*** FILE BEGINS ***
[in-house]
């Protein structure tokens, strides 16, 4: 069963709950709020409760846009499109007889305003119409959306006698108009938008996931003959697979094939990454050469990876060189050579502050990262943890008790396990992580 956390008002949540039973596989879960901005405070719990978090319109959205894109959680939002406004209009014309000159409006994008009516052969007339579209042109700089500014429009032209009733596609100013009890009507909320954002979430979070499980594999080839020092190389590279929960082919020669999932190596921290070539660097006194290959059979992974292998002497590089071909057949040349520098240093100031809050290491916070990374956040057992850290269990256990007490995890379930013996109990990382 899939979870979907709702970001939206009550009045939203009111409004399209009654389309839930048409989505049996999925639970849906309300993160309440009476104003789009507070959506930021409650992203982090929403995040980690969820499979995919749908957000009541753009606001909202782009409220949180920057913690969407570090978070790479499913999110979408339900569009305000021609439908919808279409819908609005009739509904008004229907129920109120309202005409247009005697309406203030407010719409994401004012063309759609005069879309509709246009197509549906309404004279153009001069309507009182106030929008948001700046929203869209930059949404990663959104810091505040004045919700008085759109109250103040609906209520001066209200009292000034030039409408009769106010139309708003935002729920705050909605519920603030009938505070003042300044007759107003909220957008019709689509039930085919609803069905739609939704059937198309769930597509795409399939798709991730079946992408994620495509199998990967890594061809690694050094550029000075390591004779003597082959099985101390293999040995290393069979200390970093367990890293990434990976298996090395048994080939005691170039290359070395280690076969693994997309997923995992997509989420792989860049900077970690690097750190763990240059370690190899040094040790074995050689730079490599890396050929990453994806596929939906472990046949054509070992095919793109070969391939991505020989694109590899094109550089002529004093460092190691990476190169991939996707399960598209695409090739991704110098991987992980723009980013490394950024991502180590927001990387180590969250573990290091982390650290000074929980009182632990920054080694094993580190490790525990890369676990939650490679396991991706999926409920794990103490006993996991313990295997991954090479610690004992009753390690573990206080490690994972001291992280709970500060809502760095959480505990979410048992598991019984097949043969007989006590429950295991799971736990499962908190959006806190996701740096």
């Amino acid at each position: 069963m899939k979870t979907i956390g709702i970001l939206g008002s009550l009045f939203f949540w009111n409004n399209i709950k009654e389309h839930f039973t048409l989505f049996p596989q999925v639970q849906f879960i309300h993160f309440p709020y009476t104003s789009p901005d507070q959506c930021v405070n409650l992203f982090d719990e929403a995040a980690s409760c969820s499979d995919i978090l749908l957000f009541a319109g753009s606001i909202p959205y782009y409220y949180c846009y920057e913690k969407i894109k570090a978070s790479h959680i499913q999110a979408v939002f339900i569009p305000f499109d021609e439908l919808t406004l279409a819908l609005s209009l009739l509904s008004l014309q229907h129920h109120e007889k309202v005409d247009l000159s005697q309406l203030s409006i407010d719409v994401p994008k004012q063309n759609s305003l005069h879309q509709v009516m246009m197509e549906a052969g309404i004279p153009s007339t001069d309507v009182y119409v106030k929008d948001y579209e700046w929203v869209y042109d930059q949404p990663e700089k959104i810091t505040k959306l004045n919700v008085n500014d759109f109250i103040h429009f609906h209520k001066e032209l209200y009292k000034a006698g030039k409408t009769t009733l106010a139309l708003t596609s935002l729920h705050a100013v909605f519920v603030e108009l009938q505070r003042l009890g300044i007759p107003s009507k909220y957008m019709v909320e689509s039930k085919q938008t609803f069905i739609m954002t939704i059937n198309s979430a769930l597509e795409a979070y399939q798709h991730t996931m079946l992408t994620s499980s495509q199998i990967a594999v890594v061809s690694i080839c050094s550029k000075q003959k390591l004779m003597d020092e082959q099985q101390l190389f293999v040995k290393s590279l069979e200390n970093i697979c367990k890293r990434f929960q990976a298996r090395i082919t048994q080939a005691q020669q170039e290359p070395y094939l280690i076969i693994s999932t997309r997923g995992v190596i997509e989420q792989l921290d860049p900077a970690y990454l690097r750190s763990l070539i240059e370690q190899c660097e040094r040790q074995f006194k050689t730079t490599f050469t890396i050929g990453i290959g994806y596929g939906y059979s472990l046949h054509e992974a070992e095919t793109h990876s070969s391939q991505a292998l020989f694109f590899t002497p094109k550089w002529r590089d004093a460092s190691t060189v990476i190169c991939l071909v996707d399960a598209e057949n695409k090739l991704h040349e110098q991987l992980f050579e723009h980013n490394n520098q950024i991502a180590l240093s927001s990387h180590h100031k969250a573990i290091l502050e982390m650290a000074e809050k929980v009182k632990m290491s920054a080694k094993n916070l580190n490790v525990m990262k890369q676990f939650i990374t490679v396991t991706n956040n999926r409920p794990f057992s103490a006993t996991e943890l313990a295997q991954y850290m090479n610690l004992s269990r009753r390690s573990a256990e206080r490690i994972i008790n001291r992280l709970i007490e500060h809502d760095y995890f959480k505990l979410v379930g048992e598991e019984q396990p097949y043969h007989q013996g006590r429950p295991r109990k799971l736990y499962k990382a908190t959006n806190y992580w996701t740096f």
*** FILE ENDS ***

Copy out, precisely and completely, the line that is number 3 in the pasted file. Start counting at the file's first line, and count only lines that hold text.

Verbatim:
């Amino acid at each position: 069963m899939k979870t979907i956390g709702i970001l939206g008002s009550l009045f939203f949540w009111n409004n399209i709950k009654e389309h839930f039973t048409l989505f049996p596989q999925v639970q849906f879960i309300h993160f309440p709020y009476t104003s789009p901005d507070q959506c930021v405070n409650l992203f982090d719990e929403a995040a980690s409760c969820s499979d995919i978090l749908l957000f009541a319109g753009s606001i909202p959205y782009y409220y949180c846009y920057e913690k969407i894109k570090a978070s790479h959680i499913q999110a979408v939002f339900i569009p305000f499109d021609e439908l919808t406004l279409a819908l609005s209009l009739l509904s008004l014309q229907h129920h109120e007889k309202v005409d247009l000159s005697q309406l203030s409006i407010d719409v994401p994008k004012q063309n759609s305003l005069h879309q509709v009516m246009m197509e549906a052969g309404i004279p153009s007339t001069d309507v009182y119409v106030k929008d948001y579209e700046w929203v869209y042109d930059q949404p990663e700089k959104i810091t505040k959306l004045n919700v008085n500014d759109f109250i103040h429009f609906h209520k001066e032209l209200y009292k000034a006698g030039k409408t009769t009733l106010a139309l708003t596609s935002l729920h705050a100013v909605f519920v603030e108009l009938q505070r003042l009890g300044i007759p107003s009507k909220y957008m019709v909320e689509s039930k085919q938008t609803f069905i739609m954002t939704i059937n198309s979430a769930l597509e795409a979070y399939q798709h991730t996931m079946l992408t994620s499980s495509q199998i990967a594999v890594v061809s690694i080839c050094s550029k000075q003959k390591l004779m003597d020092e082959q099985q101390l190389f293999v040995k290393s590279l069979e200390n970093i697979c367990k890293r990434f929960q990976a298996r090395i082919t048994q080939a005691q020669q170039e290359p070395y094939l280690i076969i693994s999932t997309r997923g995992v190596i997509e989420q792989l921290d860049p900077a970690y990454l690097r750190s763990l070539i240059e370690q190899c660097e040094r040790q074995f006194k050689t730079t490599f050469t890396i050929g990453i290959g994806y596929g939906y059979s472990l046949h054509e992974a070992e095919t793109h990876s070969s391939q991505a292998l020989f694109f590899t002497p094109k550089w002529r590089d004093a460092s190691t060189v990476i190169c991939l071909v996707d399960a598209e057949n695409k090739l991704h040349e110098q991987l992980f050579e723009h980013n490394n520098q950024i991502a180590l240093s927001s990387h180590h100031k969250a573990i290091l502050e982390m650290a000074e809050k929980v009182k632990m290491s920054a080694k094993n916070l580190n490790v525990m990262k890369q676990f939650i990374t490679v396991t991706n956040n999926r409920p794990f057992s103490a006993t996991e943890l313990a295997q991954y850290m090479n610690l004992s269990r009753r390690s573990a256990e206080r490690i994972i008790n001291r992280l709970i007490e500060h809502d760095y995890f959480k505990l979410v379930g048992e598991e019984q396990p097949y043969h007989q013996g006590r429950p295991r109990k799971l736990y499962k990382a908190t959006n806190y992580w996701t740096f």